The first steamer to sail along the Three Gorges was S. S. Lichuan, which arrived at Chongqing from Yichang in early 1898, the 24th year of the Qing Emperor Guangxu’s reign. Previously, only wooden junks negotiated this section of the Yangtze River. It took them about 9 days to go from Chongqing downstream to Yichang, a distance of 648 kilometers. With the aid of sails and pulled by boat trackers, the journey upstream took about three weeks and sometimes even a full month.
In 1883, a British merchant, Archibald John Little (1838-1908), came to Sichuan Province (before the 1980s, Chongqing was part of Sichuan Province). He was impressed by the province’s abundant resources and the vast local market, all of which, however, remained to be fully utilized because of backward transport. Therefore, he decided to run a shipping company for profit. In 1887, he built his first steamer, the S. S. Guling, which was suited to navigation along the Yangtze Gorges. When it arrived in Yichang from Shanghai and was about to sail into the Three Gorges, however, the local owners of junks joined to protest against infringement on their rights. Little’s plan came to life.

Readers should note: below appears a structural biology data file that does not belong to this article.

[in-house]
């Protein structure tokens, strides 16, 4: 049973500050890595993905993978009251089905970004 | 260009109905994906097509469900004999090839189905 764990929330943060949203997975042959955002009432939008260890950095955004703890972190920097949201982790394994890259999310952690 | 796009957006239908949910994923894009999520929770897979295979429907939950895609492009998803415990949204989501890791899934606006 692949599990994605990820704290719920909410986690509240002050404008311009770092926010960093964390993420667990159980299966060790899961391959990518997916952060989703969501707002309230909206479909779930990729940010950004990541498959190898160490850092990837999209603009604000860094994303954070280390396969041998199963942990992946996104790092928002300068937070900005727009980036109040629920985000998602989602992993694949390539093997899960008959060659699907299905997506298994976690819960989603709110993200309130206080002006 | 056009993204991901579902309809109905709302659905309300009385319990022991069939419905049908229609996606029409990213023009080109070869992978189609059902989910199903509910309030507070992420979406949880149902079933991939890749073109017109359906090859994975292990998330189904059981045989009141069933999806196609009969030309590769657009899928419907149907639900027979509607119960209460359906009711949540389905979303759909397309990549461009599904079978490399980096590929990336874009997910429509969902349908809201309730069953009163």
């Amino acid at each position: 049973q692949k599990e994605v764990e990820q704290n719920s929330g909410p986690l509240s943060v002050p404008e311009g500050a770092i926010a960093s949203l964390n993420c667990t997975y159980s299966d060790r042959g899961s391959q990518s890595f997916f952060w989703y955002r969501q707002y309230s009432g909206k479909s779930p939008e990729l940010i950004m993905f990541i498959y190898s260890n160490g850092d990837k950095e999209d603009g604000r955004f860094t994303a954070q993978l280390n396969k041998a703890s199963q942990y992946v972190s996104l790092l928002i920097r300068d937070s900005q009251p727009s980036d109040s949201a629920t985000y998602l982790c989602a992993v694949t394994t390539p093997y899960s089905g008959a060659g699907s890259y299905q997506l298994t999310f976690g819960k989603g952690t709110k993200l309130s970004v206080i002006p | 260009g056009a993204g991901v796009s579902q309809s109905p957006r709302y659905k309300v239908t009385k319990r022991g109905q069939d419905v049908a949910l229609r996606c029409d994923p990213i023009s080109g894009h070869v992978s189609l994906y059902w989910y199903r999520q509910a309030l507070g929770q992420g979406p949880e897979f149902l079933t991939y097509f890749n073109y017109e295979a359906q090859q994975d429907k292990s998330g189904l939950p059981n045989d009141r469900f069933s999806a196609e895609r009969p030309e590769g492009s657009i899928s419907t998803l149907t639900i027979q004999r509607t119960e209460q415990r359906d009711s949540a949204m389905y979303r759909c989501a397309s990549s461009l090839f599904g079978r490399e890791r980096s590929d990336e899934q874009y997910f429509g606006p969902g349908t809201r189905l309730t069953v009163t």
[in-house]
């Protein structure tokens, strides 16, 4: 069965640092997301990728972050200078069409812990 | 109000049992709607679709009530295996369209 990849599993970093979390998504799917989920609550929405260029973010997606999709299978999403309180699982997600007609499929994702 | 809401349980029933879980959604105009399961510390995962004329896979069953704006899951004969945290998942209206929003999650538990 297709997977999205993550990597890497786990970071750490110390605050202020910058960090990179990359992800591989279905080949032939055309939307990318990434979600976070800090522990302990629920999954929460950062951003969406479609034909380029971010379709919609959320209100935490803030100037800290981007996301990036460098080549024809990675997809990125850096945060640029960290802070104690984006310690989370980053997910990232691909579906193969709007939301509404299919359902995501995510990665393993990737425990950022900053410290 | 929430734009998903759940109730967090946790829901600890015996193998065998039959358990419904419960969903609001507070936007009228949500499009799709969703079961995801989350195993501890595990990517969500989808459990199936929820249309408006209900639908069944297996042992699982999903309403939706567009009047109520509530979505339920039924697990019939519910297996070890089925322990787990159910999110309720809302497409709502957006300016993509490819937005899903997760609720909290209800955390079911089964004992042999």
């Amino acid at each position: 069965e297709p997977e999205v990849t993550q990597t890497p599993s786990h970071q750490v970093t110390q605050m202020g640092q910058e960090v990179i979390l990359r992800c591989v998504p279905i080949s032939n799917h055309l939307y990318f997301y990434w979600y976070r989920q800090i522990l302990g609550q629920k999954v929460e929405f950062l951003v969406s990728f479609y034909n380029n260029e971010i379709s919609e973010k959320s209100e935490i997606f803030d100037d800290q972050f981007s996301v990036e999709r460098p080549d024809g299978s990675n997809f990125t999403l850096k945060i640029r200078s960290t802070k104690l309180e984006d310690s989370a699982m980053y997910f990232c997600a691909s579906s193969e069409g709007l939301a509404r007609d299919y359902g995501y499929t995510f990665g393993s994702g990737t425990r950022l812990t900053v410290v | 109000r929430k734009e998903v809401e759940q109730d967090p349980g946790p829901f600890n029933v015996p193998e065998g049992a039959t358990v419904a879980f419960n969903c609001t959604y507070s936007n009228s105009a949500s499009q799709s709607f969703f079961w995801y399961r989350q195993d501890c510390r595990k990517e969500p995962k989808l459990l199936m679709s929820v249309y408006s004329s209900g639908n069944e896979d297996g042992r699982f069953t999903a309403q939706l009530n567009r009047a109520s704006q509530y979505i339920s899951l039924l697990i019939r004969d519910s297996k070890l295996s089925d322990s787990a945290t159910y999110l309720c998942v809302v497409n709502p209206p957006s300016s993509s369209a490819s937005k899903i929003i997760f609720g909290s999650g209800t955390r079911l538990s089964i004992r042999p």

In 1890, the corrupt Qing government signed another unequal treaty with Britain, according to which Chongqing was made an open port. Emboldened, Little built another steamer, the S. S. Lichuan, having a wooden hull. It sailed for Sichuan in mid-February 1898 upstream from Yichang. Due to the low capacity of its engine, it had to be towed manually at the Three Gorges so that the journey to Chongqing took 25 days. This successful voyage marked the intensified imperialist plunder of China’s resources. On its heels came more and more foreign steamers-and warships.
The first Chinese steamer to negotiate the Three Gorges was the S. S. Shutong of the Chuanjiang Shipping Company, which set sail from Yichang on October 19, 1911, and reached Chongqing on the 27th. It was a passenger-cargo ship with a 500-h.p. engine. Owing to limited shipping space, it had to cast anchor after nightfall so that the passengers could board some junks moored nearby for the night. A far cry from the experience of traveling on the spacious and comfortable Chinese steamers of today.
Nowadays, even the pure passenger ships carrying local people are going out of business. They are being replaced by the high way and luxury cruise ships. The scenes that 8 people in 1 cabin with upper and lower berths will be no longer seen soon.